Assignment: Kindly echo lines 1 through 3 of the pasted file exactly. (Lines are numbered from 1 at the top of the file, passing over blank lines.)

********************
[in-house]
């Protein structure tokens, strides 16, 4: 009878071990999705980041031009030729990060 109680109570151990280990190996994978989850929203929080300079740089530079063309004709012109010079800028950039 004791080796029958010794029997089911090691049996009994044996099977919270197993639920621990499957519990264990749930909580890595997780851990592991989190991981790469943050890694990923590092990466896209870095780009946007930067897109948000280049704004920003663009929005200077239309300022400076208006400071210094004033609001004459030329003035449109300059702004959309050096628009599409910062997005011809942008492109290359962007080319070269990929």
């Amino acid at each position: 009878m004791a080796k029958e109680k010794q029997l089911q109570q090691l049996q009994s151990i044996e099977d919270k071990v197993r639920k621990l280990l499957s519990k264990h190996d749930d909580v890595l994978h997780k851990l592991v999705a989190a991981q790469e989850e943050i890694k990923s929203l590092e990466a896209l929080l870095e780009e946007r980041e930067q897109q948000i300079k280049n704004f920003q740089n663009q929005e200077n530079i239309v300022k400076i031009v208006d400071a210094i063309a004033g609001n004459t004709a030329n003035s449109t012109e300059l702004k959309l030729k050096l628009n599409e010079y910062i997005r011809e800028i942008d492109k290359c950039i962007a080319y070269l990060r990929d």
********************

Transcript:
[in-house]
């Protein structure tokens, strides 16, 4: 009878071990999705980041031009030729990060 109680109570151990280990190996994978989850929203929080300079740089530079063309004709012109010079800028950039 004791080796029958010794029997089911090691049996009994044996099977919270197993639920621990499957519990264990749930909580890595997780851990592991989190991981790469943050890694990923590092990466896209870095780009946007930067897109948000280049704004920003663009929005200077239309300022400076208006400071210094004033609001004459030329003035449109300059702004959309050096628009599409910062997005011809942008492109290359962007080319070269990929």
């Amino acid at each position: 009878m004791a080796k029958e109680k010794q029997l089911q109570q090691l049996q009994s151990i044996e099977d919270k071990v197993r639920k621990l280990l499957s519990k264990h190996d749930d909580v890595l994978h997780k851990l592991v999705a989190a991981q790469e989850e943050i890694k990923s929203l590092e990466a896209l929080l870095e780009e946007r980041e930067q897109q948000i300079k280049n704004f920003q740089n663009q929005e200077n530079i239309v300022k400076i031009v208006d400071a210094i063309a004033g609001n004459t004709a030329n003035s449109t012109e300059l702004k959309l030729k050096l628009n599409e010079y910062i997005r011809e800028i942008d492109k290359c950039i962007a080319y070269l990060r990929d």